There’s beauty in ageingâ€”stronger relationships, more enjoyable work, less stress. But waning metabolism and what that leads toâ€”weaker bones, sagging muscles, low energy, and slower calorie burnâ€”isn’t so pleasant. Unfortunately, studies show our metabolic rate declines 2% every decade, beginning in our 30s; that means your body is converting more calories to fat with every passing year. You can reverse that decline: Fire up your waning metabolism with these 5 simple steps.
1. Pick up something heavy.
Nothing improves metabolism like building muscle. And the best way to build muscle is to lift weights. In one study, researchers put an out-of-shape group of 60-75 year-old men on a weight-lifting routine. The men lost body fat, gained muscle, and showed cardiovascular and metabolic improvements similar to young adults. Plus, a review in Advances in Preventive Medicine highlights resistance training as the most effective way to combat age-related muscle loss. “It’s crucial to make a habit of strength training,” says Lawrence Cheskin, director of the Johns Hopkins Weight Management Center. “You don’t have to be Arnold Schwarzenegger to reap the benefits. Just spend a few minutes using your large muscles to lift something heavy.” One thing to keep in mind: vary your workouts. Doing one exercise repeatedly makes the muscles more efficient, which means they’ll burn less energy. Here’s how to start strength training.
2. Be a busybody.
Metabolism increases when stress hormones like cortisol and adrenaline quickly rise and fall, which is why metabolism researchers are so enthusiastic about interval training. But if a spin class isn’t in the cards today, you have plenty of other options, says Charles Platkin, PhD, an expert in nutrition and physical activity at Hunter College. “Simple, fun, and playful movements throughout the day are enjoyable and effective ways to tell your genes to burn fat.” Platkin recommends little challenges like quickening your pace for 30 seconds while walking or standing on one leg in the elevator.
If you have a desk job, look for ways to add movement to your day. A sedentary lifestyle with lots of sitting slows metabolism drastically; the major muscle groups in your legs, back, and core can atrophy. However, taking breaks to move around for just a minute or two every hour boosts metabolism, reduces waist size, and lowers triglyceride levels, according to an Australian study. Cheskin recommends fidgeting, doing squats at your desk, or even skipping to the bathroom (ignore those strange looks you’ll get). “Find small moments to burn calories,” he says. “If you’re waiting for a table at lunch, don’t sit. Pace back and forth in front of the restaurant.”
3. Spread protein out.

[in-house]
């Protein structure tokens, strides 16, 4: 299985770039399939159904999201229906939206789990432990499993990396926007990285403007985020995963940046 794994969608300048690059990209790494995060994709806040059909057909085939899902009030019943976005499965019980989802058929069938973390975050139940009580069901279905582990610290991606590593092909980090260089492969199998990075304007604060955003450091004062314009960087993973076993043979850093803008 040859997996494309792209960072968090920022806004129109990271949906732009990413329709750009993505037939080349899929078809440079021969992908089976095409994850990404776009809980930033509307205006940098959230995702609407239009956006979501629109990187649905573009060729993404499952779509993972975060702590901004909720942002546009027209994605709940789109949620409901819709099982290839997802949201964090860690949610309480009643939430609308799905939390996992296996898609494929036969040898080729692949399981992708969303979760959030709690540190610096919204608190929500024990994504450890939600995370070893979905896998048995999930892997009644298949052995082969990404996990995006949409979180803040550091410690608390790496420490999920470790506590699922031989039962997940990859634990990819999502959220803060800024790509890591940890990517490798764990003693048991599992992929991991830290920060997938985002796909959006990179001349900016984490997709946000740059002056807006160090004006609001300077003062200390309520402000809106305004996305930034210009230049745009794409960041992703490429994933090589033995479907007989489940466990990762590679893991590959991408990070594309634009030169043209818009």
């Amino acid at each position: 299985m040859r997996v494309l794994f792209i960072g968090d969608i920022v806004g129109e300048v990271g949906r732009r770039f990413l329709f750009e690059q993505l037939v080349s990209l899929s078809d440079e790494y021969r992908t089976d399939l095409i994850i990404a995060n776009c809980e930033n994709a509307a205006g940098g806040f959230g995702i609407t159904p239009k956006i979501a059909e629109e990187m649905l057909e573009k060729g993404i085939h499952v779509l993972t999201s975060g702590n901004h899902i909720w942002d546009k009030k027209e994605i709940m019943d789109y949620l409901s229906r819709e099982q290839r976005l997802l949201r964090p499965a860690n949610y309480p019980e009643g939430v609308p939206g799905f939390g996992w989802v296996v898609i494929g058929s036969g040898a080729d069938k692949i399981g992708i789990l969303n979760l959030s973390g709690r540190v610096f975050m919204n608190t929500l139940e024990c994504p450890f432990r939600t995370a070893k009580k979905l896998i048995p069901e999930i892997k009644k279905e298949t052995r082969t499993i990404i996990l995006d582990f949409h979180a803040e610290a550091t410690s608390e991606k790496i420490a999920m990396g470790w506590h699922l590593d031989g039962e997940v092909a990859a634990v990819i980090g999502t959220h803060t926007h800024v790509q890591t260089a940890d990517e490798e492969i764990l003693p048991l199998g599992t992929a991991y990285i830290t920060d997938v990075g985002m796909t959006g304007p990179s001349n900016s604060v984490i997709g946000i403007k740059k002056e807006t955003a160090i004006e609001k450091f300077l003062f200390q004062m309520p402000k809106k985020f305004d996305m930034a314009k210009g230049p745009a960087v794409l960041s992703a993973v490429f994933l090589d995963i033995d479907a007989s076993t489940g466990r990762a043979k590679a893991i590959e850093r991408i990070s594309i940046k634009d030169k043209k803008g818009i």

Meals can be a pathway to healthy agingâ€”how great is that? But you’ve got to switch things up: The conventional American meal plan of cereal for breakfast, sandwich for lunch, and a large piece of meat with dinner may actually harm metabolism. A recent study in the Journal of Nutrition found that people who ate a full serving of proteinâ€”roughly one egg or three ounces of lean meatâ€”at each meal burned 25% more calories than people who skewed their protein consumption toward the evening. In other words, spreading your protein intake throughout the day helps keep your metabolism humming. The researchers believe that age-related bone weakening and muscle wasting occurs gradually from middle age, the result in part from poor food choices. Arrestâ€”and reverseâ€”your decline by ditching the cereal for a veggie omelet or a bowl of Greek yogurt. Have a chicken Caesar salad or chili for lunch, and a moderate sized serving of salmon or pork tenderloin with dinner. For more ideas, check out What A Perfect Day Of Eating Enough Protein Looks Like.
4. Reach for the hot sauce.
Tossing a few jalapeÃ±os into your guacamole may help you reach your weight-loss goals. The reason: Capsaicin, a compound found in hot chili peppers, increased metabolism 30% and tamped down hunger in a group of Japanese women, according to a study in the British Journal of Nutrition. In other research, rats on a high-fat diet with capsaicin lost 8% of their body weight and showed changes in their levels of at least 20 key proteins found in fat. And, a recent Public Library of Science study revealed that men who ate meals with added capsaicin pepper metabolized food so efficiently that they ate 25% fewer calories without feeling hungry. The best place to find capsaicin is in hot peppers. Think cayenne, Tabasco Sauce, and jalapeÃ±os. It’s also in sweet peppers, bell peppers, and paprika, but in smaller concentrationsâ€”about 75% less.
5. Power down early.
If you’re lifting weights and playing more, you’ll need a good night’s rest to let your muscles recover. Sleep is crucial: There’s a direct link between inadequate rest and weight gain. Disturbed sleep promotes fat storage and disrupts the body’s ability to regulate blood sugar levels. “Tip-top health requires sound sleep,” says Sigrid Vesey, MD, of the University of Pennsylvania’s Perelman School of Medicine. “The cells that regulate metabolic signaling need sleep to recover, rebuild, and clear out the toxins.” The first step to a good night’s sleep is quieting your mind. Vesey recommends avoiding electronics at least an hour before bed. The blue light from computer screens and mobile devices tricks the brain into thinking it’s daytime; the light also raises stress levels and disturbs the body’s natural rhythms. Try cutting out nighttime texting, emailing, and web surfing. Instead, relax with a good book and fall into a restorative, metabolism-enhancing deep sleep.-Prevention.com